How They Accelerated Receivables and Transformed Their Cash Flow
by Erika Napoletano
When it comes to business, we all know how we like our cash: flowing, and in a positive direction. With this in mind, we sat down with two savvy businesses that took steps to transform their cash flow so we could take advantage of their knowledge.
With the new year looming, now is an ideal time to transform your company's cash flow in a better direction. So, we talked to a pair of experts, Shayne Fitz-Coy, co-CEO of Alert 1 and William Bauer, Managing Director of Royce Leather Gifts.
With these two companies sharing their cash flow transformation paths and strategies, there's lots you can learn to benefit your company. There's much to be said for stealing a page from someone else's playbook — especially when it means giving your company the cash flow boost it deserves.
What made your company look at strategies to accelerate your cash flow?
Fitz-Coy: We took over a company at a crossroads. The firm wasn't going out of business, but it wasn't profitable either. The whole enterprise was sort of bobbing along. Honestly, I think there are a lot of companies out there that suffer from what my partner and I describe as “Big Company Disease." We wanted to turbocharge the company and offer a better place for customers, employees and shareholders alike.
Bauer: We had put a lot of money into R&D for our fingerprint-scanning briefcases and wallets and iris-scanning luggage, but in order to further develop those plans and bring our futuristic concepts to life, we had to remove ourselves from the dead weight loss of poor merchandising and production mistakes.
What actions did your company specifically take to accelerate your cash flow?
Fitz-Coy: First, we had a company meeting where we were candid with how things were going. People appreciated the candor. Afterward, we established a suggestion bin that elicited ideas to improve revenue and reduce spending. You'd be surprised at what folks come up with when asked for their best ideas.
We then formed a group to turn these ideas into process improvements at the company. Not a manager group, but a peer group that could wrestle with the best ideas and put them into practice.
We started looking ahead and got fascinated by zero-based budgeting. ZBB assumes that whatever you spent this year can't just roll over to next year. You have to justify all spending from zero on up. When we started doing this, all my P&L managers started uncovering things that they didn't need. It added up very quickly. The result is that our entire company's cash flow competency went up. Everyone – from the frontline to managers — is better at executing all the actions that contribute to improved cash flow.
Bauer: We recognized the burdensome opportunity cost of holding onto excess merchandise from previous seasons (secretly hoping that this would be the year we would finally sell through), from both a cash perspective as well as in terms of warehouse space being used. We factored in the square footage being used to store the merchandise and multiplied it by our warehouse lease price. From there, we leveraged e-commerce flash sale sites and off-price retailers to purchase our goods in bulk in exchange for highly discounted costs.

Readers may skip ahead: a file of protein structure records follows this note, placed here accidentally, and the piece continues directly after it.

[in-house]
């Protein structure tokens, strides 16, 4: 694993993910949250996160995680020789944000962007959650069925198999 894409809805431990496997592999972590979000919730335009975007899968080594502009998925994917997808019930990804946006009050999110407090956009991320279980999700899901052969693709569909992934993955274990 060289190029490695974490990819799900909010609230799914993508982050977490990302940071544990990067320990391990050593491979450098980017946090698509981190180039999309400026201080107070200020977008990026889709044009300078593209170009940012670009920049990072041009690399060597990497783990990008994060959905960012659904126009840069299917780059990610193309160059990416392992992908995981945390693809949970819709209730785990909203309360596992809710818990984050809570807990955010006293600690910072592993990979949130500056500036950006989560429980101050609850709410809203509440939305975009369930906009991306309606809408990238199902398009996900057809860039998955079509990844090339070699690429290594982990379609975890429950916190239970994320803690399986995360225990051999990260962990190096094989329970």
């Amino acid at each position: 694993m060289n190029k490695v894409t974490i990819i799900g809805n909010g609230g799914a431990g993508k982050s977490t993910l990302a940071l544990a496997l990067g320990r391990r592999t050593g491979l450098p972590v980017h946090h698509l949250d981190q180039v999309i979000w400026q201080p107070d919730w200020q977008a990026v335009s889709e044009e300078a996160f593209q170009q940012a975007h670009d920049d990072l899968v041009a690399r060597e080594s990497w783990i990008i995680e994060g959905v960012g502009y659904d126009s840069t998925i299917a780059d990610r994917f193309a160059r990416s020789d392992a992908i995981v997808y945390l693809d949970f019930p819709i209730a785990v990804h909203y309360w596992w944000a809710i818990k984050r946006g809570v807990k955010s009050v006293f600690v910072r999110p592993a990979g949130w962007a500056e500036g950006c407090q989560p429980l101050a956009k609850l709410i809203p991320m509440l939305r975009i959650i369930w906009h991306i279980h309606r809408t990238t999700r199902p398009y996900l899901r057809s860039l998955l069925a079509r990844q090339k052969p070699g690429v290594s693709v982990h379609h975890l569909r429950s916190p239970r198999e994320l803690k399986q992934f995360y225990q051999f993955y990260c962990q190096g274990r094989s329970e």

What kind of data can you share with us about how those changes have improved your company's cash flow?
Fitz-Coy: We kicked off and funded an entire employee profit-sharing plan with the improvements we banked in year one. Each team member will receive a meaningful monthly check in addition to their regular pay. The improvements will also provide a big childcare subsidy for all employees who need it.
Bauer: The liquidation and flash sale methods we utilized translated into a 33 percent increase in the operating cash flow to sales ratio, as well as a 42 percent increase in free cash flow to operating cash flow ratio. We are now in a position to purchase a larger warehouse, while simultaneously decreasing our usage of our credit limit.
If you could give other companies advice on shifting their cash flow, what three things would your recommend?
Fitz-Coy: First, engage everyone. Your best people know what to do, no matter what level of the organization. Give them positive reasons to speak up. Next, harness their contributions to company results. Create task forces and provide the necessary training so the ideas come to life. Finally, reward the team. Make the results matter to them personally. It's amazing that when you share, the pie grows quickly and everyone wins.
Bauer: Utilize bartering and transform merchandise and physical goods into cash equivalents when there are opportunities for gifting your mailman, service providers, etc. Provide incentives for early payments and ask for discounts for paying earlier from your suppliers. Do not be liberal with extending credit. Ask for a credit card instead of Net 30 day terms whenever possible so that both parties are mutually benefitted.
About This Author
Erika Napoletano is an author, columnist, speaker and branding strategist, hailed by Forbes as a “spinless spin doctor.” She's a twice-published author, including The Power of Unpopular (Wiley 2012), a columnist for American Express OPEN Forum, an acclaimed speaker from TEDx Boulder 2012, and speaks at conferences across the U.S. on the inherent power of truth in business… or as she refers to it, the power of unpopularity.
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